Friday, July 27, 2012

"A Shot in the Dark" by Roger Ebert

In "A Shot in the Dark," I like the way Ebert points out his opponents' beliefs and how they don't cohere with their stance against universal health care, Romneycare, Obamacare, and the Affordable Care Act.

As he says, "Many of the opponents of Universal Health Care identify themselves as Christians, yet when you get to the bottom of their arguments, you'll find them based not on Christianity but on Ayn Rand capitalism. Financial self-interest and the rights of corporations are more important to them than loving their neighbors." 

A recent study also indicates that the expansion of Medicaid in states is probably saving lives. However, Kevin Drum, a blogger for Mother Jones, has a good take on the study with graphs and a link to the original study.

And here's another of Ebert's blog posts titled "The Body Count."


bimdude said...

Mr Nasty,
Reading this post reminds me how lucky we have it in Australia. We have had Medicare since the 70's and nobody is denied health treatment for financial reasons. This does not include Dental health unfortunately.
I have had my fair share of medical conditions and have multiple hospital stays and surgeries without having to spend a dime. It is only now that I am planning to travel overseas that I have seen how hard others are doing it.
The Australian government also subsidizes our medication so we only pay around 10% of actual cost.
I gather Canada does something similar. I suppose it is easier for us to do because we only have a fraction of the population you have in the States,
Cheers, Pete

Quintilian B. Nasty said...

Thanks for the comment, Pete. I'm envious. Some folks like to tout that America has the best medical care in the world, which is highly debatable I would think. Comments from such folks reflect American myopia. I'm pretty sure our system is the most expensive, but doing something different would flush commentators talking about "socialism."

travolta said...

"Loving their neighbors" does not equate to redistributing wealth taken on pain of gunpoint.

Christian generosity means you voluntarily share your own time, talent, and treasure. Not vote to give other people's stuff away.

'Ayn Rand capitalism' is not mutually exclusive with being a good Christian. Giving people free stuff makes them dependent on the giver. Helping them earn their own stuff makes them independent.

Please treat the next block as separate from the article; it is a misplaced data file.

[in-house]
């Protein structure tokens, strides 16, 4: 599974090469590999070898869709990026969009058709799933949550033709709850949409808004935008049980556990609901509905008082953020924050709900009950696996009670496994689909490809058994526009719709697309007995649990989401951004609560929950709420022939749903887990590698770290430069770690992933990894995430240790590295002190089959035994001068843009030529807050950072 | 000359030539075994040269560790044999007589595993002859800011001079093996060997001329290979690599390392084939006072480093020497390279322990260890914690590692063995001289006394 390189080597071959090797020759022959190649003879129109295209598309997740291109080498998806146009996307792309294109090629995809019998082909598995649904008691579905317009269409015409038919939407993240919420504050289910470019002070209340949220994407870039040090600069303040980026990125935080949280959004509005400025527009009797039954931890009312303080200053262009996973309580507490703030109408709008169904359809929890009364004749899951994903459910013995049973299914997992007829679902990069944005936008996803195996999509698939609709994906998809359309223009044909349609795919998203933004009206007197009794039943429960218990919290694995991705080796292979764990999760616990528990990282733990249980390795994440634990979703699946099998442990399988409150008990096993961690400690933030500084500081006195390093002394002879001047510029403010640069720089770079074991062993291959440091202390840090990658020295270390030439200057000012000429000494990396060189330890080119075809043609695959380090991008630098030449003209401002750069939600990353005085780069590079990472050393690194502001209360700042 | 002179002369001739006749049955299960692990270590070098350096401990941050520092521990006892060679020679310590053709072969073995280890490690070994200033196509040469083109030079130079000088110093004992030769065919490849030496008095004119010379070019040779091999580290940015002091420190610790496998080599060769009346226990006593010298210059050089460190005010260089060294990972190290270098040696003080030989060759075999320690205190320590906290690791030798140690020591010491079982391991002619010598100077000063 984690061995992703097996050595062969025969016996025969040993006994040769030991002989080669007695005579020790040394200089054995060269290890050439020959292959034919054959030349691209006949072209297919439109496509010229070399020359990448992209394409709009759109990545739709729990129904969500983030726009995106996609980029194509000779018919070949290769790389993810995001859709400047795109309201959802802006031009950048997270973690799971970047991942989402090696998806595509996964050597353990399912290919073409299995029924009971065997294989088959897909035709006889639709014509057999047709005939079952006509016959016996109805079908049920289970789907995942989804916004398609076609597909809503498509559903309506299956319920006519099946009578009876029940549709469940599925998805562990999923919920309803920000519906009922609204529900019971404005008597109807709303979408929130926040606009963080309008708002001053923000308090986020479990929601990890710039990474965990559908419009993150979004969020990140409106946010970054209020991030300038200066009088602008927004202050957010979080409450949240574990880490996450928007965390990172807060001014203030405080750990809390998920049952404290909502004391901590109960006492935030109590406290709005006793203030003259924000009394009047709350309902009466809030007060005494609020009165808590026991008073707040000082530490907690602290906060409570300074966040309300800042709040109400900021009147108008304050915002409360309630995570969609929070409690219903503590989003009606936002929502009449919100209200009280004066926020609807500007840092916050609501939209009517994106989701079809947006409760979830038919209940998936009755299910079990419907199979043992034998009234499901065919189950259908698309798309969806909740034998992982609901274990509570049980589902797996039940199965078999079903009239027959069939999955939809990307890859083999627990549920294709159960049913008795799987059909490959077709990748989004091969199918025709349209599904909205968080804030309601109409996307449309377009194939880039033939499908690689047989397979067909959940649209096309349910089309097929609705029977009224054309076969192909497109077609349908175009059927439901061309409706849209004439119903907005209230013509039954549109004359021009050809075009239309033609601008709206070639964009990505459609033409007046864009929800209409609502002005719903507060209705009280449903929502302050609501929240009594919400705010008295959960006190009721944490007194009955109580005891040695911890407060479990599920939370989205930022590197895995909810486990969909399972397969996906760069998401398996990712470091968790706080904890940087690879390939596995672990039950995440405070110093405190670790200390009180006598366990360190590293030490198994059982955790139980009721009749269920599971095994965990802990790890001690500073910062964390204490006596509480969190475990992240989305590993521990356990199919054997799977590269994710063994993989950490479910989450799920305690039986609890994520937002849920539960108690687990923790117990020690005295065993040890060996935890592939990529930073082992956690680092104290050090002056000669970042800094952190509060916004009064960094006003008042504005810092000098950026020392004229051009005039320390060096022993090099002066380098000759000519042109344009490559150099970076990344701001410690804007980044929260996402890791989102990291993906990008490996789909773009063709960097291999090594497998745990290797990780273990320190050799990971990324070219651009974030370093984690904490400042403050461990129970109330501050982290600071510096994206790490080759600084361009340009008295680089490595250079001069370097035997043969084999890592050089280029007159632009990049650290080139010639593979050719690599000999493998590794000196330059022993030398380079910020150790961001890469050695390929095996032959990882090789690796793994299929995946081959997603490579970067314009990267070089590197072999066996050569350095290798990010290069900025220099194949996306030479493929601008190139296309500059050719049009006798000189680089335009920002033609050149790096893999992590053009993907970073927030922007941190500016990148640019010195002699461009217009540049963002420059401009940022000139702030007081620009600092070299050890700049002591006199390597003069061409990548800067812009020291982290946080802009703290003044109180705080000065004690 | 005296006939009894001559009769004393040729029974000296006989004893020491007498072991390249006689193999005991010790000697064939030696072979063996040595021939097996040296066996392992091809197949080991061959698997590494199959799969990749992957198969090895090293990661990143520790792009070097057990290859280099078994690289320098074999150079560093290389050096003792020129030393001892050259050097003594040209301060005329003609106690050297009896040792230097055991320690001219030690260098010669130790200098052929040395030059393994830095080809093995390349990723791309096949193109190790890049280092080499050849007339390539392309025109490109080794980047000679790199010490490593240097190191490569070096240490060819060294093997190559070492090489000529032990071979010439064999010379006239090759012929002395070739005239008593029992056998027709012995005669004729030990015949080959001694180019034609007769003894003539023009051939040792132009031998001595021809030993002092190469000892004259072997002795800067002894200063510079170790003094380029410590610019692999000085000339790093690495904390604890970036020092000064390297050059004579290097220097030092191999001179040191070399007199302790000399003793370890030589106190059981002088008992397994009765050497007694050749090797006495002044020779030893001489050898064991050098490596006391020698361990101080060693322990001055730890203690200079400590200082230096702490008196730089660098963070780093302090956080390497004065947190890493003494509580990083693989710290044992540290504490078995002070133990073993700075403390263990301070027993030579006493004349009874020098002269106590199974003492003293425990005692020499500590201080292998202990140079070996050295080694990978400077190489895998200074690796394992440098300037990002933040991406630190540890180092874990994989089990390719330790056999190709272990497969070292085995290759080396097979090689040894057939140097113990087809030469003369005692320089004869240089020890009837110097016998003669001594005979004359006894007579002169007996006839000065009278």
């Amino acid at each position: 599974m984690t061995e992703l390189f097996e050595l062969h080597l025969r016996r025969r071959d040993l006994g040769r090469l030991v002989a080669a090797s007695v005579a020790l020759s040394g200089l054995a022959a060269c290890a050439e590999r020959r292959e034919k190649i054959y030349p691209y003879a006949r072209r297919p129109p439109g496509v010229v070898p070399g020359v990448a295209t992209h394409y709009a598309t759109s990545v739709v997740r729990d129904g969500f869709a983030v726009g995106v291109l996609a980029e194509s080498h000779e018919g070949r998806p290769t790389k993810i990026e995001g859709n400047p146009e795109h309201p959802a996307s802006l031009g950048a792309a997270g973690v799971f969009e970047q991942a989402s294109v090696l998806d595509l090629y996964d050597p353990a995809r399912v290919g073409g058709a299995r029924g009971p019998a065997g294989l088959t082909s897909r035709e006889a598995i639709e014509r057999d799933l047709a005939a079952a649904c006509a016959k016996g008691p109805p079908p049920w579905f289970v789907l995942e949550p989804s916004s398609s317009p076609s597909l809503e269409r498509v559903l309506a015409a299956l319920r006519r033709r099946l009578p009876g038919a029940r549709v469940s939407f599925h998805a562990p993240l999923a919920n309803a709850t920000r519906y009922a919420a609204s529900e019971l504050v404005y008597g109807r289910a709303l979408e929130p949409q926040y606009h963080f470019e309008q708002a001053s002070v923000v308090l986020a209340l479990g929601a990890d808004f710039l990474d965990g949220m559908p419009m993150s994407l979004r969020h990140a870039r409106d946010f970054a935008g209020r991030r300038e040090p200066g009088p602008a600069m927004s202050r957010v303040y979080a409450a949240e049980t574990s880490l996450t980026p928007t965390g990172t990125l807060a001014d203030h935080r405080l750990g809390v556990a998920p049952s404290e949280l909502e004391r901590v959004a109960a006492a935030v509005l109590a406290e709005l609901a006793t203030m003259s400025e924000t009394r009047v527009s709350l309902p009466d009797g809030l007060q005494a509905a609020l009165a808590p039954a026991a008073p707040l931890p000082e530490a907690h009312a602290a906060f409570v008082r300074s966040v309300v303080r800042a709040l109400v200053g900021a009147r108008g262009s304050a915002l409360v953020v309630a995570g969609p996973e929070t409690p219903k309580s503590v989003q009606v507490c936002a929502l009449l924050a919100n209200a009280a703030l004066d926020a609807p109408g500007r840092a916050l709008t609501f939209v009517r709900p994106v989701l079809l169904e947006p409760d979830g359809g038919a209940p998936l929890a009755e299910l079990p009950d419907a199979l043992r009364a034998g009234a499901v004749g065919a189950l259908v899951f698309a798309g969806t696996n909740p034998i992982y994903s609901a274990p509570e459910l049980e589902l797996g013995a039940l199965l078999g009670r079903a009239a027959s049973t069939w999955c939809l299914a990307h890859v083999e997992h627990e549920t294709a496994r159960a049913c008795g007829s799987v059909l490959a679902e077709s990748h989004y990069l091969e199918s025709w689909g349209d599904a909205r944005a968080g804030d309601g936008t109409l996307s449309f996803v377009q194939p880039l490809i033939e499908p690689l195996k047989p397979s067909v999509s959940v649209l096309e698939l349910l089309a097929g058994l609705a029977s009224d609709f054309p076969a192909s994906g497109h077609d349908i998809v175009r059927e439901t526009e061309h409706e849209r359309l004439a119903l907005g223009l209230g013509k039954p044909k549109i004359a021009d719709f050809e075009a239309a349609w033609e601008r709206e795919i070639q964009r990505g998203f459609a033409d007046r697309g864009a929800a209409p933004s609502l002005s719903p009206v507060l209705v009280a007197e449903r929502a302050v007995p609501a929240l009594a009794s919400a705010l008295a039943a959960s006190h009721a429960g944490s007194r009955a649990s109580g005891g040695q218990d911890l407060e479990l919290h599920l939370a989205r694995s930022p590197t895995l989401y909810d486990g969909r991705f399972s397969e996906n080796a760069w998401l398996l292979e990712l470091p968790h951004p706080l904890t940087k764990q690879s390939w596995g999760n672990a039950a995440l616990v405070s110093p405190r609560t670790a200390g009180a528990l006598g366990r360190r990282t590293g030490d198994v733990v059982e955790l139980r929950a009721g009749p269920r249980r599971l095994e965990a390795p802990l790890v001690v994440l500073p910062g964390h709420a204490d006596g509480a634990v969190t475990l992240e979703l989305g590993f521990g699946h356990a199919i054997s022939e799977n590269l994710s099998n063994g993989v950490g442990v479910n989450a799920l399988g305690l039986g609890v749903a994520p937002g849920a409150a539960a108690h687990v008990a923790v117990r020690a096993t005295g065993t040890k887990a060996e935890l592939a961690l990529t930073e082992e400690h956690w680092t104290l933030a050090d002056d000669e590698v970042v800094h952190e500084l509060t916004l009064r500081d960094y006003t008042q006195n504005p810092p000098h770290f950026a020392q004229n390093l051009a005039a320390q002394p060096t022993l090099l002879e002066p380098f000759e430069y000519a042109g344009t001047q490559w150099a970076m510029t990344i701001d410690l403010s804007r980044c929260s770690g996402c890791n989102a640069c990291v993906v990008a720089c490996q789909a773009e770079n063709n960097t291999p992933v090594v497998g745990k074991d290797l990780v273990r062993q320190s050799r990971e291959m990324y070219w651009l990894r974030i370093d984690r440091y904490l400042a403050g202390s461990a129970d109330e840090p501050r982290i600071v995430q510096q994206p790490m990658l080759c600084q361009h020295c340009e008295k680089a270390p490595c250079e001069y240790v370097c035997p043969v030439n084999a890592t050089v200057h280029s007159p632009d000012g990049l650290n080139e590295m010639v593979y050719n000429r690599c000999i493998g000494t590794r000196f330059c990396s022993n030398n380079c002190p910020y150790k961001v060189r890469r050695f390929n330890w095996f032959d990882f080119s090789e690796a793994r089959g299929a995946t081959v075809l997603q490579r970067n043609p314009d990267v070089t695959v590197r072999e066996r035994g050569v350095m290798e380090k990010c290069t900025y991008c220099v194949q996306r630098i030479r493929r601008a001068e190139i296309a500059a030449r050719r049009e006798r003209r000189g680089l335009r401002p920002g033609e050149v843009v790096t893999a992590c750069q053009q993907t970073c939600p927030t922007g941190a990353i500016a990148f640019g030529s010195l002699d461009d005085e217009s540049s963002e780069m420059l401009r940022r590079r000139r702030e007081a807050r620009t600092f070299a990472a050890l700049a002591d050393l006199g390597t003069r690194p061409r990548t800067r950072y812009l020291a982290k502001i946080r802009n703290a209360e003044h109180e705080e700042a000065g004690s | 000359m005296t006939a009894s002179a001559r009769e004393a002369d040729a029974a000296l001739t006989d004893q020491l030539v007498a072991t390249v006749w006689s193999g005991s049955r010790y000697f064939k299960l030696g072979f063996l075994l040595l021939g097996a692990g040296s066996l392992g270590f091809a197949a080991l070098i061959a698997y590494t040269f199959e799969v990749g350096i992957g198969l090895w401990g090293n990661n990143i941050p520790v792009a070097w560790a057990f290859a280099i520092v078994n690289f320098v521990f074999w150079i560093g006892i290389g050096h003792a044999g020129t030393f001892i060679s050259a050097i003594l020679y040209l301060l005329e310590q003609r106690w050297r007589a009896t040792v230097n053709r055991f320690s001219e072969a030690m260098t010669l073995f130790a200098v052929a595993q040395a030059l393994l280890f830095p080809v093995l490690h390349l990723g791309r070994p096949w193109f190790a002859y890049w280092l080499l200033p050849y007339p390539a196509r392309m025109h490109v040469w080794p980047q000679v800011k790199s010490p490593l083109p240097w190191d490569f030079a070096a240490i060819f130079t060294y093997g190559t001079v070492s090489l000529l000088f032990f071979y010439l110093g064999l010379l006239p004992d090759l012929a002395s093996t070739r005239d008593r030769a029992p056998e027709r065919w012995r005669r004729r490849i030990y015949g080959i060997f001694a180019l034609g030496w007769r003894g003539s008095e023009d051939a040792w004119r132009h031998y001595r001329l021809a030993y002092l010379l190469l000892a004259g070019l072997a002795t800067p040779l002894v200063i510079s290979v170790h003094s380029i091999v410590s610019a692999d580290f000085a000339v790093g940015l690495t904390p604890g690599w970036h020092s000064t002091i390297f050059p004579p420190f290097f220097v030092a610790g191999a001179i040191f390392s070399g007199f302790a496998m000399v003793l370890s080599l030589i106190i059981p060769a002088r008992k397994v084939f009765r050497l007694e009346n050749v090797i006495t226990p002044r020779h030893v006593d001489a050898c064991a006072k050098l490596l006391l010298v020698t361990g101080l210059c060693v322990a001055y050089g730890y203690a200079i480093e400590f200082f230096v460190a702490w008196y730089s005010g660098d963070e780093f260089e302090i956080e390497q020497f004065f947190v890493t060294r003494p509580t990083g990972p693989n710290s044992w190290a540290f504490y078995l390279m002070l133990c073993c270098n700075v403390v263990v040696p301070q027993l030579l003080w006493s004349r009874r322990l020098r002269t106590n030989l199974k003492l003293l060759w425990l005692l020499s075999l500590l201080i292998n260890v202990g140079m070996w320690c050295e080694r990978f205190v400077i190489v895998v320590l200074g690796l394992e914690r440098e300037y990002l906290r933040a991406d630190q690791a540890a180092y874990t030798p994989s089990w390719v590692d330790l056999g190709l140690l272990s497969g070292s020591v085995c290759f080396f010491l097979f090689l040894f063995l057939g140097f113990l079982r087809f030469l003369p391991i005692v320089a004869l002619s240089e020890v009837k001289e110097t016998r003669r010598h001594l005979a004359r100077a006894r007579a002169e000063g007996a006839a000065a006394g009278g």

I believe it is more evil to make people dependent on Uncle Sugar than it is to encourage them (gently or not) to become independent.

Turning to healthcare:

I don't think it is debatable that the best healthcare in the world is available in America if you have the means to acquire it.

I would generally prefer to keep making medical providers rich to encourage further investment in medical advances.

I believe that my political opponents think it is more important to be fair and pool the costs to provide more access. I think their choice would greatly reduce the rate of medical advancement.

I am not willing to make that tradeoff in the long-term. It doesn't mean I "hate the poor" or that "financial self-interest...(is) more important than loving their neighbors" to quote that insulting Ebert article. I believe that I am helping my neighbors more doing it my way.

Quintilian B. Nasty said...

Oh, it's no surprise we're in disagreement, travolta: deja vu all over again.

If people truly care for humanity, I would think they would find it a problem that so many people do not have health care in this country. To simply turn one's check and think "not my problem" is selfish and self-interested -- not qualities you'll find Jesus preaching about or indicative of other world religions and other ethical mindsets.

What we may be disagreeing about is whether health care is a fundamental human right. Right now, the reality exemplifies that contention. If someone comes into an ER with gunshot wounds, they're going to treat him or her ASAP. The same goes for someone with a heart attack. If either of those people don't have insurance, essentially we are paying for their health care through costlier and costlier premiums and rising insurance rates to cover the uninsured. If I'm already paying for the uninsured in a backdoor way, I'd rather have us all covered in some way to hopefully work economy of scale to reduce inflated costs if possible.

Even if economy of scale doesn't work in this regard, if more people were going to doctors and seeking preventative care to combat their problems, we could save many lives. If you've watched Weight of the Nation four-part series (HB0) or looked at the confounding health concerns Americans have because of their lifestyles and diets, the future doesn't get rosier. Preventative care is key.

In addition, say if someone has to have a triple bypass but does not have health insurance because pre-existing conditions made health insurance too expensive relative to their salary because they are an independent contractor, etc., that person is going to have the choice of either dying or getting the bypass. This happens. Your dependent clause of "if you have the means to acquire it" is an important one, but one that could make people think you don't care about the poor, which I don't think is true.